Jennifer Lawrence Enters Oscar Country

Still, it's the hell Walter has made for himself that keeps pulling you in. An anniversary dinner with Meredith, in which she demands he dump the Beaver at home, leaves him a shaking wreck. He resents her gift of a memory box filled with photos of their past, claiming it's depression he suffers from, not amnesia. All of which leads Walter to potentially tragic alternatives.

It may not be possible to totally disengage Walter's crisis from Gibson's own. If you haven't seen the darkness gnawing at Gibson in the films he's directed, from Braveheart to The Passion of the Christ and Apocalypto, then you haven't been paying attention. Foster has. For all its tonal shifts, The Beaver is a potent provocation about the bruises inflicted from just being human. Foster's film and Gibson's grieving performance bring that point forcefully and feelingly home.

Friday, May 6, 2011

Mother's Day

Hello Everyone, Happy Friday! Here is a little Mother's day humor for you :) May all of you Mom's out there have a great, well-earned, day!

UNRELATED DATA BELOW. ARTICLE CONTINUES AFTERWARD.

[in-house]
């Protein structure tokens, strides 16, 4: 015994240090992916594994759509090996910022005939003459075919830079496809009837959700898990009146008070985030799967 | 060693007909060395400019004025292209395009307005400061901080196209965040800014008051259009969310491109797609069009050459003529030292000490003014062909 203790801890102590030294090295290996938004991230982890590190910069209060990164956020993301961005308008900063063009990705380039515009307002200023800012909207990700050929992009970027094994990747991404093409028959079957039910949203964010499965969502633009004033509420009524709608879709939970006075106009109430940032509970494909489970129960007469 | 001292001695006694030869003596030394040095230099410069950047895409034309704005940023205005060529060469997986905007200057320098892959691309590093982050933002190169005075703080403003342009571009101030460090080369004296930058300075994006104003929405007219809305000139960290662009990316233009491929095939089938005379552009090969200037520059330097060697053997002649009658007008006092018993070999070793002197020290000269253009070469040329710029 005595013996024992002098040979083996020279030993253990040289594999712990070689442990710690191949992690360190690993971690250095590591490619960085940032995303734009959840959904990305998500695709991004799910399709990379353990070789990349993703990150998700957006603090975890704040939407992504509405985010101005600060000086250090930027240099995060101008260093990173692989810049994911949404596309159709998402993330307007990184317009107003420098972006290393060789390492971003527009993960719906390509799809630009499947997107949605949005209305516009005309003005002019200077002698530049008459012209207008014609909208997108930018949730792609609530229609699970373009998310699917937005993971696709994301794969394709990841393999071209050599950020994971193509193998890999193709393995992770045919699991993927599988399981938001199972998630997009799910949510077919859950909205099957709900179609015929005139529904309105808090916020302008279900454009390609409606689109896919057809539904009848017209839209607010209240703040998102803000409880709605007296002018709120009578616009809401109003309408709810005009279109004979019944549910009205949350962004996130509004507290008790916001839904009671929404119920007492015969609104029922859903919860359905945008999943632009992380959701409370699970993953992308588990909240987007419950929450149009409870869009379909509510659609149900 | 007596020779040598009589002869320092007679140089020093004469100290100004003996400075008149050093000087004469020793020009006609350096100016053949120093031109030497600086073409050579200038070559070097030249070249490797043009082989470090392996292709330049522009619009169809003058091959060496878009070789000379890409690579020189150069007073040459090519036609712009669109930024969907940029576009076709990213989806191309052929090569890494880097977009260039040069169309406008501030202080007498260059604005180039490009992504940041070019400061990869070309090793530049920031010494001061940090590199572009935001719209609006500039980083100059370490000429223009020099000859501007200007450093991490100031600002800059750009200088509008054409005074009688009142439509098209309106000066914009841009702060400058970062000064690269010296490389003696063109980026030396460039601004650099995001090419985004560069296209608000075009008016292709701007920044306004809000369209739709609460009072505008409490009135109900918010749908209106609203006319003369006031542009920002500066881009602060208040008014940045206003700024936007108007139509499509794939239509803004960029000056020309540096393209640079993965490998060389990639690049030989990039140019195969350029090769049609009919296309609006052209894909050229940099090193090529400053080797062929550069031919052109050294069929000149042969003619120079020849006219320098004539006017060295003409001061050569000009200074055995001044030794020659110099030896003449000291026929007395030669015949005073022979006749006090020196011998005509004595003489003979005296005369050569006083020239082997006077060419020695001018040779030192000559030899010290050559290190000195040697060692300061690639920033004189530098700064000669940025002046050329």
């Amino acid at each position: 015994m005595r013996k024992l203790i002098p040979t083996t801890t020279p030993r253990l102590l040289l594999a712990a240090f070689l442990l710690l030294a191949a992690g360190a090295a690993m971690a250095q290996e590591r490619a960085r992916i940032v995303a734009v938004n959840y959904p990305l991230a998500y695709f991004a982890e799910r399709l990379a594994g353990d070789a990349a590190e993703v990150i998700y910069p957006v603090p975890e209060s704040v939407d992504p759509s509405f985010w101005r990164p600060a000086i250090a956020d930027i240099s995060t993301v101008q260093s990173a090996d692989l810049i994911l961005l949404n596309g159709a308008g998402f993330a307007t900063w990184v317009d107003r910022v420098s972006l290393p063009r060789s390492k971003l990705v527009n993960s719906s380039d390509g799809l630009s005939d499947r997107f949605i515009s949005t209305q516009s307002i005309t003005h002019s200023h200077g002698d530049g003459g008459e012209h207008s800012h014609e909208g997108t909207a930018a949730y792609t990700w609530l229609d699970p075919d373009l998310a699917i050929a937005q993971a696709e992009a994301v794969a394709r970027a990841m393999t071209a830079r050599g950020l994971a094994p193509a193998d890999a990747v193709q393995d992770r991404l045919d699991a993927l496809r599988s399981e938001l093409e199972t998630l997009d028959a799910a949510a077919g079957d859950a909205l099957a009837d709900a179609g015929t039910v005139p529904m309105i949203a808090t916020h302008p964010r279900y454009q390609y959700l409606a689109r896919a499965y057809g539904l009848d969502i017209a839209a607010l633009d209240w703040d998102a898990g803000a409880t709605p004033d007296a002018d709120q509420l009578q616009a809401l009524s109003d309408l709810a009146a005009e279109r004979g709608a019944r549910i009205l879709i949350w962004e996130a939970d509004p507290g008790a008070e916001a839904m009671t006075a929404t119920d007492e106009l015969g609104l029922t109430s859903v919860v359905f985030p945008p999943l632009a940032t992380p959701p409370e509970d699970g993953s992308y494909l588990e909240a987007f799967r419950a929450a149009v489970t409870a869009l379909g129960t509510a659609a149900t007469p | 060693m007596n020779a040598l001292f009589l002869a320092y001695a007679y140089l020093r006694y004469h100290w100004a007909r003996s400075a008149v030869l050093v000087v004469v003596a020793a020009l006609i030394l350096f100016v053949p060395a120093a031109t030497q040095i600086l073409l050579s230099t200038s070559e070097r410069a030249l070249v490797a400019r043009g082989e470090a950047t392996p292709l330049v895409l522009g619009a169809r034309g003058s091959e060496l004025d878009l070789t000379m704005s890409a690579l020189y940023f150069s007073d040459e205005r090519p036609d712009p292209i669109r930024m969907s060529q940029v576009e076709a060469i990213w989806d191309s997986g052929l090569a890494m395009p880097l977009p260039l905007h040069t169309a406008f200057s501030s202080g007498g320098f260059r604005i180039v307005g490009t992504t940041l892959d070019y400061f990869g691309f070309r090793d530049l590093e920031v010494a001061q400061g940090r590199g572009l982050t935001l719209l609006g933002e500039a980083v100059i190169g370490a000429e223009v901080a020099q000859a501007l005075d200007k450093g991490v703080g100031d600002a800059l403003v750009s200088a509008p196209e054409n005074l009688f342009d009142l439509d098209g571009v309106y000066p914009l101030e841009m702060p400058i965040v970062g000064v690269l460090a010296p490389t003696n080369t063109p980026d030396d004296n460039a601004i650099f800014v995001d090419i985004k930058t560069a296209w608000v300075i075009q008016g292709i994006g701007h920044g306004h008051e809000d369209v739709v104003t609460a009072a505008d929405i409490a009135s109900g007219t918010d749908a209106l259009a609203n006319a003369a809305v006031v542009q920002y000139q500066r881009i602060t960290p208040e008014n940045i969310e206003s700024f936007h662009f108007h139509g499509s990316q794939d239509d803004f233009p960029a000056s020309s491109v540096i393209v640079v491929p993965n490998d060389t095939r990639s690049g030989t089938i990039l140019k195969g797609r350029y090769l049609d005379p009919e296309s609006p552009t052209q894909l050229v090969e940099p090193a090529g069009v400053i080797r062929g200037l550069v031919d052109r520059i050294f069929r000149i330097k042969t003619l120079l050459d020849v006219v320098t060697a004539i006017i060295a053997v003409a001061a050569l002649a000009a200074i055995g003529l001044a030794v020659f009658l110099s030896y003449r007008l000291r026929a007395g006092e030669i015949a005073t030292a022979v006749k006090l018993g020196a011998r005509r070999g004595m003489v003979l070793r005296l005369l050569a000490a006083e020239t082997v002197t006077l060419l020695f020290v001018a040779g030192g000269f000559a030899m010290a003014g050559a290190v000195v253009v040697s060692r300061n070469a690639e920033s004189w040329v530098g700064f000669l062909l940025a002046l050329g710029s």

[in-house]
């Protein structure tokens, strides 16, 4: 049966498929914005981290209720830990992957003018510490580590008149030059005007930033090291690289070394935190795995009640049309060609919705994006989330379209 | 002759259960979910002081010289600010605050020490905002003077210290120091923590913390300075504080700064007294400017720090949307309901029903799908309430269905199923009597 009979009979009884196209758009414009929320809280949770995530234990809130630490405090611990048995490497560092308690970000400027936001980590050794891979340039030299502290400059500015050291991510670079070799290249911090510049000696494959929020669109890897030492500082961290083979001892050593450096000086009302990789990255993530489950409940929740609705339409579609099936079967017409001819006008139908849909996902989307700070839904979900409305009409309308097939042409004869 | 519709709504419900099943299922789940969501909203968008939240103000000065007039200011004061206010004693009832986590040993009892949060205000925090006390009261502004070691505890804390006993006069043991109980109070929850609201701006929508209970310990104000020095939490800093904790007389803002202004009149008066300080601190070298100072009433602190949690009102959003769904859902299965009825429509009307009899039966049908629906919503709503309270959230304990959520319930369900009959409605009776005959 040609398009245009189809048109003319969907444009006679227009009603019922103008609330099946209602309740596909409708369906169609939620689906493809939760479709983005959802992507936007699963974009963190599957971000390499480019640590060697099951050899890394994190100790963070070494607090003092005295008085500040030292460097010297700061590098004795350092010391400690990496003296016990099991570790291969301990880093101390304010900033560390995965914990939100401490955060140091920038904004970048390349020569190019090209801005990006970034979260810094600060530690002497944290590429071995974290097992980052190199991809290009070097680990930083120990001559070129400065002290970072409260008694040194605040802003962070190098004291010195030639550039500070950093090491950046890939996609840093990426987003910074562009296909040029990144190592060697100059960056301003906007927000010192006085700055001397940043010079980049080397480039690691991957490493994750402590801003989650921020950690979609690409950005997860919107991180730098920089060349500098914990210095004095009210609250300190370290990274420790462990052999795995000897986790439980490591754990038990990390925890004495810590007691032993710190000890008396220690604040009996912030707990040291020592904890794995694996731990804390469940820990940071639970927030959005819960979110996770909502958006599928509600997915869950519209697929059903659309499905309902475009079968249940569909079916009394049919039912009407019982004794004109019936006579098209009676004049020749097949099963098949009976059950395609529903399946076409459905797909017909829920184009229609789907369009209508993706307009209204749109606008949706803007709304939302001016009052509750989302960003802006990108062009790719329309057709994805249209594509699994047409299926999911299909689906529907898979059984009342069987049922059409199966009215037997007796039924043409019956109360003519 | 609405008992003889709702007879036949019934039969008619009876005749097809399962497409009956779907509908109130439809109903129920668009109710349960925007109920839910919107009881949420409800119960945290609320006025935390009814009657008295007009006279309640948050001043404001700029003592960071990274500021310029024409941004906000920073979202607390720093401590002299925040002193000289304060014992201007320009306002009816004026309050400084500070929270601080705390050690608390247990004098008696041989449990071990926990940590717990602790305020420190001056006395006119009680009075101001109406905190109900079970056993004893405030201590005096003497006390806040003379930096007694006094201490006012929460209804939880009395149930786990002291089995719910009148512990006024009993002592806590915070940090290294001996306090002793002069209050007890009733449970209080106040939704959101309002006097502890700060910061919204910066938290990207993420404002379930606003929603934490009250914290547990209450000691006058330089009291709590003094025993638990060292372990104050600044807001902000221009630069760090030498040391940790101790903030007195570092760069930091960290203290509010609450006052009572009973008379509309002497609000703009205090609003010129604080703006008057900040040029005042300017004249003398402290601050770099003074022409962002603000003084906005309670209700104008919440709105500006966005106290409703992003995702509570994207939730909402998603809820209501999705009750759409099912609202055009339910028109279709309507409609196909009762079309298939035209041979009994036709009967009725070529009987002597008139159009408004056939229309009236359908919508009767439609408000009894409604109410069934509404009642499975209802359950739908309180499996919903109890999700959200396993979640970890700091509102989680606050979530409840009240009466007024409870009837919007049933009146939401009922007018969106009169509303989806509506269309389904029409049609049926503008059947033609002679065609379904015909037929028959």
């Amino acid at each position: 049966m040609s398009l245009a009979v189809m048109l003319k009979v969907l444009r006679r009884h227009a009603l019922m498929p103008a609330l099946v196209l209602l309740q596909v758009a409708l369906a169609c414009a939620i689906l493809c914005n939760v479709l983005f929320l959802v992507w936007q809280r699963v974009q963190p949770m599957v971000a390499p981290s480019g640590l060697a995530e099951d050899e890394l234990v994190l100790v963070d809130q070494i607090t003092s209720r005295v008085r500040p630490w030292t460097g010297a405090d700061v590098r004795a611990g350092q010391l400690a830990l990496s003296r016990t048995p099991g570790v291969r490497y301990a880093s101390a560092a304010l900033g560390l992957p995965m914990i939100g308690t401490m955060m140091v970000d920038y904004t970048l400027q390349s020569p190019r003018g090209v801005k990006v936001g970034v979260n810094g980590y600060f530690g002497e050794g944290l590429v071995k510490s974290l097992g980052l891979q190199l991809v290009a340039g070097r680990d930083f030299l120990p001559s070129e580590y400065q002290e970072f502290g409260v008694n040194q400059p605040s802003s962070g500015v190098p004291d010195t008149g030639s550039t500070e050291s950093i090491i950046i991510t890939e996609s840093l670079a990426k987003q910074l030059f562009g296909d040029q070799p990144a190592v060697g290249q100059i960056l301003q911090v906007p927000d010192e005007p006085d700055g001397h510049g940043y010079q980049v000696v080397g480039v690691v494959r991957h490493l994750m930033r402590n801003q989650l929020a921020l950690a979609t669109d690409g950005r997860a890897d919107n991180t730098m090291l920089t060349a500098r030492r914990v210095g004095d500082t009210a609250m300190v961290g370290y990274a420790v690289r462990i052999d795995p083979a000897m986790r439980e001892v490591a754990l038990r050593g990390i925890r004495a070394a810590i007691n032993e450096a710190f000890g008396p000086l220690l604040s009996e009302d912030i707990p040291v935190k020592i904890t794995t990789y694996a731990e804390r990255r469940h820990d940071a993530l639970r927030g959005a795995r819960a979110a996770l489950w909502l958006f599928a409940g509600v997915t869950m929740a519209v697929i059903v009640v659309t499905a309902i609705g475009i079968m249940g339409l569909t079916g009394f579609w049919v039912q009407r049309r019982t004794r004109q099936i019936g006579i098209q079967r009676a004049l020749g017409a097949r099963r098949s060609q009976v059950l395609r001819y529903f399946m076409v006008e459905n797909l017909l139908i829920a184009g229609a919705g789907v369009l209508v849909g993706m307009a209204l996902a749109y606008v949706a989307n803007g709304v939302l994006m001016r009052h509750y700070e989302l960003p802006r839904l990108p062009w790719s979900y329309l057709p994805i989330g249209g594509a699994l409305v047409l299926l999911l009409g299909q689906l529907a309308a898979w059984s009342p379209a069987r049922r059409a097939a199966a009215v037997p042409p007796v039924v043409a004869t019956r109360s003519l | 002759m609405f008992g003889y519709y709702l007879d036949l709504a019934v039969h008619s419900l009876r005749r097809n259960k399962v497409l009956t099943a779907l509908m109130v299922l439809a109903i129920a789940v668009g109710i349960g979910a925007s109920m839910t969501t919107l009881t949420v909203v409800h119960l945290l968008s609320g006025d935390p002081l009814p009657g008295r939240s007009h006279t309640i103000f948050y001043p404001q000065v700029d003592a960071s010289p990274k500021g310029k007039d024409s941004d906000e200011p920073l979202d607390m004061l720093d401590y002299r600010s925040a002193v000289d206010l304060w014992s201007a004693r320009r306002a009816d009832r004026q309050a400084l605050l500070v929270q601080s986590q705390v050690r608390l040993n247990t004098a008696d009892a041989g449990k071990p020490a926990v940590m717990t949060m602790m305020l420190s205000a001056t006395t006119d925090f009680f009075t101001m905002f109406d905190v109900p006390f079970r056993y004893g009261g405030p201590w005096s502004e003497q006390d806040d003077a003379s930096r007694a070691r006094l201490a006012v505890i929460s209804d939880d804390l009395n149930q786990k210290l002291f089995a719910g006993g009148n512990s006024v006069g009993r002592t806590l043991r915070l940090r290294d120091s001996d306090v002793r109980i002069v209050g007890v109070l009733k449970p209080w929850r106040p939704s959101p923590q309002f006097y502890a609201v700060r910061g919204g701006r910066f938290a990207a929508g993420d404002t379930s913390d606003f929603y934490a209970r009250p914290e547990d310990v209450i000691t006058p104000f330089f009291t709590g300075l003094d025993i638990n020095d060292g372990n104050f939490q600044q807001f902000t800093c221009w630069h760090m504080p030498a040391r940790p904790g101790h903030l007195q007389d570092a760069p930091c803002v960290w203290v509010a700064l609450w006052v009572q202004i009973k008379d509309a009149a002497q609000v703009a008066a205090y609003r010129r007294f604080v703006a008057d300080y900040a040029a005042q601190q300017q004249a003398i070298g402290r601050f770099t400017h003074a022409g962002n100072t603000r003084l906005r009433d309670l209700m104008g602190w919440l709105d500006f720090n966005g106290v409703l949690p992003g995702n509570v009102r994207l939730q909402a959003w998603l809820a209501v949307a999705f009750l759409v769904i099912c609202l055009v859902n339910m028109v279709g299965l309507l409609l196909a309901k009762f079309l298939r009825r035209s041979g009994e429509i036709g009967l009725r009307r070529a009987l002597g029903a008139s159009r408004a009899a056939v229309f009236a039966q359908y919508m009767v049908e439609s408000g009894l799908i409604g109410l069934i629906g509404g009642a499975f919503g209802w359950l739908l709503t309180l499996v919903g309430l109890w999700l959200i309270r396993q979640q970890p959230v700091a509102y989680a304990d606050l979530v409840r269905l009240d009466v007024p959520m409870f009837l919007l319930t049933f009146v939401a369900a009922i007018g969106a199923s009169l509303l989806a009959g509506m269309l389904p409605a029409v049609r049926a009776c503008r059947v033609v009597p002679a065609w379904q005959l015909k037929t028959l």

Thanks for visiting my blog,
Have a great weekend,
Janet :)

mothers day Pictures, Images and Photos


Sunday, May 1, 2011

Mental Health Blog Party

Hi Everyone, I hope your doing well. May is Mental Health Month! I think this idea of a blog party day is a great way to spread awareness and help end the Stigma, so please join in and help make a difference:) If there is anything I have learned in the past year, while attending groups and with blogging the past couple of years, is that you might not think that what you have to say or share will make any difference, it's not that important, but it just may be what someone needed read that day, and your story and information you share can truly help heal, comfort, and even empower others! Don't underestimate yourself! When the badge becomes available I will post it on both of my blogs. Some of the links you can just copy and paste, I did not have time to do them all. I look forward to reading all of your posts if you join in.
Thanks for visiting my blog,
Have a great day,
Janet :)


Mental Health Month Blog Party – May 18th

Mental health affects everyone and everything we do. Yet, mental health is a topic many don’t feel comfortable discussing. Join us on May 18, 2011, to spread the importance of good mental health and reduce its stigma.

May is Mental Health Month, and on May 18 bloggers will come together for a Mental Health Month Blog Party to educate the public about mental health, decrease stigma about mental illness, and discuss strategies for making lasting lifestyle and behavior changes that promote overall health and wellness.

You can see some of the great blogs that contributed to the event last year at our 2010 Mental Health Month Blog Day Round Up post.